Local History... Continued

There were two predecessor churches to our current church:

The Cumberland Presbyterian Church was organized in January 1873 and built the church seen at the right in 1876 on the corner of Third and Poplar.

A second Presbyterian church was organized in November 1877 under the auspices of the Presbyterian Board of Home Missions.

In 1883, the second church built the “Brick Church” on the site of the current YWCA on First and Birch.

In 1907 the two churches merged when the Cumberland Church brought its members into the Presbyterian Brick church which was just a little larger.

It soon became evident that the Brick church was too small and construction on our current church building started in 1912.

The first services in the current church were in the fall of 1913, but the church was not dedicated until 1915 when the pipe organ was installed and operational.

The Christian Education wing was dedicated in 1970 and was the last major addition.

In 2004 the First Presbyterian Church celebrated 131 years of being a congregation and 90 years in this building. In those 131 years, 33 pastors  have been called to serve the Lord in our midst.

In 2012 we celebrated 100 years at the corner of First & Birch. The cornerstone of the stone building was laid in September of 2012.

On December 1st, 2013 First Presbyterian Church transitioned from the Presbyterian Church (U.S.A.) to become Walla Walla Presbyterian Church, a covenant congregation of the Covenant Order of Evangelical Presbyterians (ECO). This decision was a near-unanimous one made by the congregation in the interest in continuing to be faithful to the Lordship of Christ and the Authority of Scripture. For more about the ECO, visit their website here.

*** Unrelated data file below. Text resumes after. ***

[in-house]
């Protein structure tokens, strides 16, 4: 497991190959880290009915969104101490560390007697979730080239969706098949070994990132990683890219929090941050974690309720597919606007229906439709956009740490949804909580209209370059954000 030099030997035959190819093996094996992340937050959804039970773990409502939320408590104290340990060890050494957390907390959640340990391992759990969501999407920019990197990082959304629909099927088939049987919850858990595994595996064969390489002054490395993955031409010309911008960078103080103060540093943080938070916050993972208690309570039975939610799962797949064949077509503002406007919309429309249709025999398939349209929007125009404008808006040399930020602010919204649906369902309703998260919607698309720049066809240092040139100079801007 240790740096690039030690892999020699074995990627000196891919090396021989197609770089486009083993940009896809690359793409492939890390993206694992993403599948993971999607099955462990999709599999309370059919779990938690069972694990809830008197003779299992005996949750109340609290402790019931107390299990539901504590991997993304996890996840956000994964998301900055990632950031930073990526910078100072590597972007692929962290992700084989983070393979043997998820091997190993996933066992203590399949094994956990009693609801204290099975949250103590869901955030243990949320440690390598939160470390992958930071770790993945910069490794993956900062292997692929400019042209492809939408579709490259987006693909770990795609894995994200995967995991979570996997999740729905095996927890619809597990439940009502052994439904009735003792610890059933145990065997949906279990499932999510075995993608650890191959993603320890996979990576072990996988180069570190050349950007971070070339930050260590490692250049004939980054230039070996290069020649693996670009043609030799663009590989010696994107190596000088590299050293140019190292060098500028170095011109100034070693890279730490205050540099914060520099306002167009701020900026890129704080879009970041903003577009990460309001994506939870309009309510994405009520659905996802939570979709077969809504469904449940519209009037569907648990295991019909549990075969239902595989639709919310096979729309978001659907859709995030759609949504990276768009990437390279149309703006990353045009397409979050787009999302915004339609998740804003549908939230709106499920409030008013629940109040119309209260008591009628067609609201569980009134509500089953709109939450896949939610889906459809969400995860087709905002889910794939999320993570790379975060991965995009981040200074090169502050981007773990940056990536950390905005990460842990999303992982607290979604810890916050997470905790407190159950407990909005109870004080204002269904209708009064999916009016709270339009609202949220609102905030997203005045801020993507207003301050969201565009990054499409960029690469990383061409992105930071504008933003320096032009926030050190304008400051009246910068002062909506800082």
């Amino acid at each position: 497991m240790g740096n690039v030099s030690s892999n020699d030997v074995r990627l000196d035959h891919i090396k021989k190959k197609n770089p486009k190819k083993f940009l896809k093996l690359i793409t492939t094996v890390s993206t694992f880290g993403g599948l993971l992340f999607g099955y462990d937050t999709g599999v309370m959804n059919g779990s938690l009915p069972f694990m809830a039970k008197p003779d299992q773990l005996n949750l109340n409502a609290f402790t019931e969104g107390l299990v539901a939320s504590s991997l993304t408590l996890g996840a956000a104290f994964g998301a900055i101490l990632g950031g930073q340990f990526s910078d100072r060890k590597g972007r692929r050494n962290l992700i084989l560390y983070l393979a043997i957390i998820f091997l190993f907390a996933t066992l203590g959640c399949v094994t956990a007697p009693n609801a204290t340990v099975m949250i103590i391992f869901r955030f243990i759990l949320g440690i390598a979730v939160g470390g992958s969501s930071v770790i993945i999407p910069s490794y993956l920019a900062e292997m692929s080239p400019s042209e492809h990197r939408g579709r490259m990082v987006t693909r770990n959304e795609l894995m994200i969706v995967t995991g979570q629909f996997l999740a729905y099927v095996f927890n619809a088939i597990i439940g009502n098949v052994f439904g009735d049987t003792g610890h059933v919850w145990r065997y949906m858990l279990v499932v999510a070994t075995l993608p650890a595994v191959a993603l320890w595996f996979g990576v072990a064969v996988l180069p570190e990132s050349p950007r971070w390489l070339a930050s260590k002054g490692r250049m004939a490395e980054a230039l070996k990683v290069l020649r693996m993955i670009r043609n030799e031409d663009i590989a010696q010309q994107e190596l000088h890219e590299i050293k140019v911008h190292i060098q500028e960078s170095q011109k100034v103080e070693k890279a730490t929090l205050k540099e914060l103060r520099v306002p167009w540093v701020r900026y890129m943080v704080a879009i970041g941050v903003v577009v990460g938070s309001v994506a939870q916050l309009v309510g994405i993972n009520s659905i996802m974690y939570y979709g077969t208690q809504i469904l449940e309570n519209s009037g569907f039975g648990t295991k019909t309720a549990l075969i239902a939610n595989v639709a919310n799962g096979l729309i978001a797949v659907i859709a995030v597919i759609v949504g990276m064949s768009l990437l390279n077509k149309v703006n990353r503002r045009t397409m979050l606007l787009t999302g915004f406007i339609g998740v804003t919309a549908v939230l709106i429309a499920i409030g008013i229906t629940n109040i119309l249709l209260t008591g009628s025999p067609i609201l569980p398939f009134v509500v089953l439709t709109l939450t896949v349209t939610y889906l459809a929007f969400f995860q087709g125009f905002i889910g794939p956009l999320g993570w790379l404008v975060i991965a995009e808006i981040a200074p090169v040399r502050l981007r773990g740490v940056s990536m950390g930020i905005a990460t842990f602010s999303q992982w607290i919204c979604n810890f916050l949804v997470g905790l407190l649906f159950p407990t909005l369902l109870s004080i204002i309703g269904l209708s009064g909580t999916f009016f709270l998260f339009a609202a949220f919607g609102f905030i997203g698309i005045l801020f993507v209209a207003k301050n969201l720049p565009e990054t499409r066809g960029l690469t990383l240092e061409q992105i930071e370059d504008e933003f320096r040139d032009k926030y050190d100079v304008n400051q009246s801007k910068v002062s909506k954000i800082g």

Recent Renovations

In 2009 a million-dollar capital campaign provided for a major overhaul of the sanctuary and to provide central heat and air through much of the 1912 structure. The historic nature of the sanctuary was retained with the use of historic colors and preservation of the dramatic architectural lines. At the same time the sanctuary was updated and now has the ability to utilize modern technology.

This generational improvement is the first part of a two-part plan. Upon the completion of the financial obligations related to the sanctuary project, phase Ia of the master plan will begin. This second phase will provide for total handicapped access with elevator and central navigation in an expanded entryway.

An unexpected turn was taken the Sunday after Easter in 2009 when the church suffered an arson fire. The fire resulted in over one million dollars of damage and much of the recently finished restoration had to be fully restored a second time, with all three floors of the 1912 building repainted and much of the flooring replaced.

A separate challenge took place earlier in the year when in December of 2008 the building experienced flooding due to ice dams that were created in the downspouts. Over one-hundred-fifty thousand dollars of water damage was the result. This has precipitated many of the walls and ceilings needing new sheet rock, plaster and paint, as well as installation of a heating system to avoid future ice issues in the gutters and downspouts.

While we are honored to be the recipients of a Godly heritage, a church is not an historical entity alone; it is the living active body of Christ. Dr. Thomas Gillespie, while president of Princeton Theological seminary, put it this way: "Traditionalism is the dead faith of people now living; while tradition is the living faith of people now dead."  We seek to be a living tradition committed to knowing Jesus and making Him known.

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